Czech fugitive Radovan Krejcir is a public figure who used journalists to thrust himself into the spotlight so the media should be granted access to his refugee status appeal, a lawyer argued at the North Gauteng High Court on Thursday.
Alfred Cockrell was the first lawyer to be heard at the special court hearing held in Pretoria, which is set to determine whether the Refugee Appeal Board’s decision to bar the media from Krejcir’s upcoming asylum appeal should be upheld.
In his representation of the Mail & Guardian, Independent Newspapers and Media24, Cockrell said “a depersonalised summary of what happened” will be of no help to anyone.
The public will want specific details of what happened during Krejcir’s appeal and the only way that can happen is by media reportage, said Cockrell.
In fact, Cockrell pointed out that Krejcir was the one who publicised his asylum appeal but then turned around and requested that it be held behind closed doors.
‘It doesn’t work like that’
“You can’t use the media for one purpose and then turn around and say you no longer want the media. It doesn’t work like that,” said Cockrell.
Krecjir openly courted the limelight and immersed himself in the criminal underworld, said Cockrell.
And to further demonstrate Krejcir’s craving for publicity, Cockrell told the court that it was a well-known fact that Krecjir had willingly authored a book called Radovan Krejcir Revealed.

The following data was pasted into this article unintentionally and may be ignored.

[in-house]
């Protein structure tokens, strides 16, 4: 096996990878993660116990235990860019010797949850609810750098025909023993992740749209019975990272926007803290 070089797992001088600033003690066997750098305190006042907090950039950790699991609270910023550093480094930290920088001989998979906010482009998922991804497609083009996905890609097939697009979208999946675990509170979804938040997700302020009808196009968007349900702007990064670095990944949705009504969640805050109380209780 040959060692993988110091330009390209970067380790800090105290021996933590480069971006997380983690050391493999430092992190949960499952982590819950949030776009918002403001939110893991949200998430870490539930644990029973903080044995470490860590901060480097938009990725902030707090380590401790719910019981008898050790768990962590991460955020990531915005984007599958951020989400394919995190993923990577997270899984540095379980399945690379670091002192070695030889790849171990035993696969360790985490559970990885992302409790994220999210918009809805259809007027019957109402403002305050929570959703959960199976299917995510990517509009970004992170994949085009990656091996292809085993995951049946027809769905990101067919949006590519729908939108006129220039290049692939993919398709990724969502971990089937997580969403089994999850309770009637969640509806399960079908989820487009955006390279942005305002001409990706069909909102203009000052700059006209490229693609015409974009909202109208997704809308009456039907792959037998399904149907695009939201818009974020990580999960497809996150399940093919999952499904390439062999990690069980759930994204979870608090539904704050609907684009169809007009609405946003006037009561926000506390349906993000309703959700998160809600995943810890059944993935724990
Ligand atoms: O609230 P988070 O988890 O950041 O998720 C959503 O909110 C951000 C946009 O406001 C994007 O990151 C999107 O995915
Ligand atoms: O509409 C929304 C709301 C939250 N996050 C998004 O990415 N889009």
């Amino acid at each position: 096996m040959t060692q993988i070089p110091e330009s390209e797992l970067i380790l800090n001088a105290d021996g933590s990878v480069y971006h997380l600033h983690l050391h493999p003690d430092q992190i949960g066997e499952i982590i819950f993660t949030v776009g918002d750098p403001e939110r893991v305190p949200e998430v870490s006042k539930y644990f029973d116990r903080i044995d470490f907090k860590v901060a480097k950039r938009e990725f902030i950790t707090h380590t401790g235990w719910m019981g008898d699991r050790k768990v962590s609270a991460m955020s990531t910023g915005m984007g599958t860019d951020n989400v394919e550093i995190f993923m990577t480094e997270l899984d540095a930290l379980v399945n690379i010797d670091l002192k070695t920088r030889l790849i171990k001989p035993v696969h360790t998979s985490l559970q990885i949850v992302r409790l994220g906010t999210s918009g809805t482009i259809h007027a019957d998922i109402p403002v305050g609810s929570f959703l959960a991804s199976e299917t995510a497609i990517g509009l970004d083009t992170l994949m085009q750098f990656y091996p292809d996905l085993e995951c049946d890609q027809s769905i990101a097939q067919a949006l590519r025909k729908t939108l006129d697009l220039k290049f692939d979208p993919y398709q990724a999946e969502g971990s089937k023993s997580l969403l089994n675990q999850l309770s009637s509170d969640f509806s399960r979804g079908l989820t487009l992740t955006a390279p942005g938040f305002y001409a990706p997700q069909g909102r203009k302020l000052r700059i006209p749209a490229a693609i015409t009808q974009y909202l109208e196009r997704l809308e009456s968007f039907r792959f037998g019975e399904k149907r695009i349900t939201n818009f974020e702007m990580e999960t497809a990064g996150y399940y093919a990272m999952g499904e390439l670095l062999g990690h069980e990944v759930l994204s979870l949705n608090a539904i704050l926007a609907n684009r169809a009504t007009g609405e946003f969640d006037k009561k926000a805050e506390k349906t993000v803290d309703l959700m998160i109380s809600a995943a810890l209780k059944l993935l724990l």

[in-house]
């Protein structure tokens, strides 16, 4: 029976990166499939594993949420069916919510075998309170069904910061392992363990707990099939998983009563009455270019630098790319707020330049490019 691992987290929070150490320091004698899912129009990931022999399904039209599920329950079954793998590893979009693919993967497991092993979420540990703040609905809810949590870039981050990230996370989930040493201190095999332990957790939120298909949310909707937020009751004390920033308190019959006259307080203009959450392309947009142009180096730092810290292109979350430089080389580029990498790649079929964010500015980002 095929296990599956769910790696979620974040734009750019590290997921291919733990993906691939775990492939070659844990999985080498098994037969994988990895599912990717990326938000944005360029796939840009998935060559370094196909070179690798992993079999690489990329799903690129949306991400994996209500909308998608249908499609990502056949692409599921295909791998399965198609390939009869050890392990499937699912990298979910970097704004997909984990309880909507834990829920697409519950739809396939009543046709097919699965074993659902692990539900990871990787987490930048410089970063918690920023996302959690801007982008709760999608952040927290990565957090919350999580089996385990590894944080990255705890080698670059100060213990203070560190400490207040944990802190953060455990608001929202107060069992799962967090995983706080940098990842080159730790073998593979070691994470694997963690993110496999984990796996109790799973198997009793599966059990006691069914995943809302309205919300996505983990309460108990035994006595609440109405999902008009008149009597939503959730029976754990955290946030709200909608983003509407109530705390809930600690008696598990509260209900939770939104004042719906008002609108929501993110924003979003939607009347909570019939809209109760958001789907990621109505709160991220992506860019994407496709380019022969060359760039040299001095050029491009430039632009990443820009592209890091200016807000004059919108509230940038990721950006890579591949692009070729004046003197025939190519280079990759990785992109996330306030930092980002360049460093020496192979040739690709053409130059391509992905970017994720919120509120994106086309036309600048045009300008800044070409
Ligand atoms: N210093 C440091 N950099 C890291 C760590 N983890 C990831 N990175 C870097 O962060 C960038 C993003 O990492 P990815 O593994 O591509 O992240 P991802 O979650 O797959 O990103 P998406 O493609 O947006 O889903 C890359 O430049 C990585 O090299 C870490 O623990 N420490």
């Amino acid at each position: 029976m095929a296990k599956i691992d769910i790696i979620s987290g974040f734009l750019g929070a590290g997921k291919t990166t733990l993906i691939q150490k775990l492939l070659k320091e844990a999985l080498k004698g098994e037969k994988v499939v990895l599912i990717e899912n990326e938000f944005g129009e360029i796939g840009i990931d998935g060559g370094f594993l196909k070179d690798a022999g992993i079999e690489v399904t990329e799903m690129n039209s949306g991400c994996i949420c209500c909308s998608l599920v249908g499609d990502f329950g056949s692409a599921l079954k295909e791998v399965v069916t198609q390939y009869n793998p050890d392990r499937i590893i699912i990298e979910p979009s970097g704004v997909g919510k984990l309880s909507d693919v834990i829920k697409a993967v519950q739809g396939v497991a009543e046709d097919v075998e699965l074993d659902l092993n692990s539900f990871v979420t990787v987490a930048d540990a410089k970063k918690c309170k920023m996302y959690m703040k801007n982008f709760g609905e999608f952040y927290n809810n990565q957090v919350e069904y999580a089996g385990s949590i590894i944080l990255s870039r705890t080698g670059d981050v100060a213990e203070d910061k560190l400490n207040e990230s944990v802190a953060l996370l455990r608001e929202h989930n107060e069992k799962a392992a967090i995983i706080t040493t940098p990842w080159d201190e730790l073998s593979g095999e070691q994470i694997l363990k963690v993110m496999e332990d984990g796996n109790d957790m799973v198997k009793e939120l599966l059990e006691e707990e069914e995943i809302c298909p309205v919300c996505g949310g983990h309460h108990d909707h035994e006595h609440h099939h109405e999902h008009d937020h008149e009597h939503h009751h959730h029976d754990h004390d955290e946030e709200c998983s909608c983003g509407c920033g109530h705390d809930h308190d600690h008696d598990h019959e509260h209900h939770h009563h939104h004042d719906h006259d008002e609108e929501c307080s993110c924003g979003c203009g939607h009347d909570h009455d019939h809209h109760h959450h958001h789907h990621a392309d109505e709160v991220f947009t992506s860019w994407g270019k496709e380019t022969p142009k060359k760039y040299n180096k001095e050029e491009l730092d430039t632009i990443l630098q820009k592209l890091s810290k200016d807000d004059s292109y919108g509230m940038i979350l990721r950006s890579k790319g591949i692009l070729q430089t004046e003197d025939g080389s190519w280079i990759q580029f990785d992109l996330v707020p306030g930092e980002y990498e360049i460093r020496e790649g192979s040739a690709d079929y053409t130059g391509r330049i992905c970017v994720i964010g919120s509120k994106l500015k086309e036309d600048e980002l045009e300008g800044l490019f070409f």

These actions contradict a request made by Krejcir in his affidavit that his privacy be respected by not allowing the media access to his appeal, said Cockrell.
Representing Krejcir, advocate Gilbert Marcus SC said Cockrell’s argument was “ambitious …, misconceived … and wholly inappropriate”.
Marcus will continue his representation on Friday.
No stranger to controversy, Krejcir was facing fraud charges until they were dropped a few months months ago. He made headline again this year after lodging a multimillion rand claim against the estate of late strip-club kingpin Lolly Jackson, claiming that the latter had yet to repay him money he had borrowed from Krejcir before his death.
Currently holding a temporary refugee permit, Krejcir is hoping to his appeal will give him permanent asylum in South Africa as he fears being sent back to the Czech Republic, where he was found guilty of various crimes in absentia.
* this article was first published by the Mail & Guardian Online on November 15 2012.
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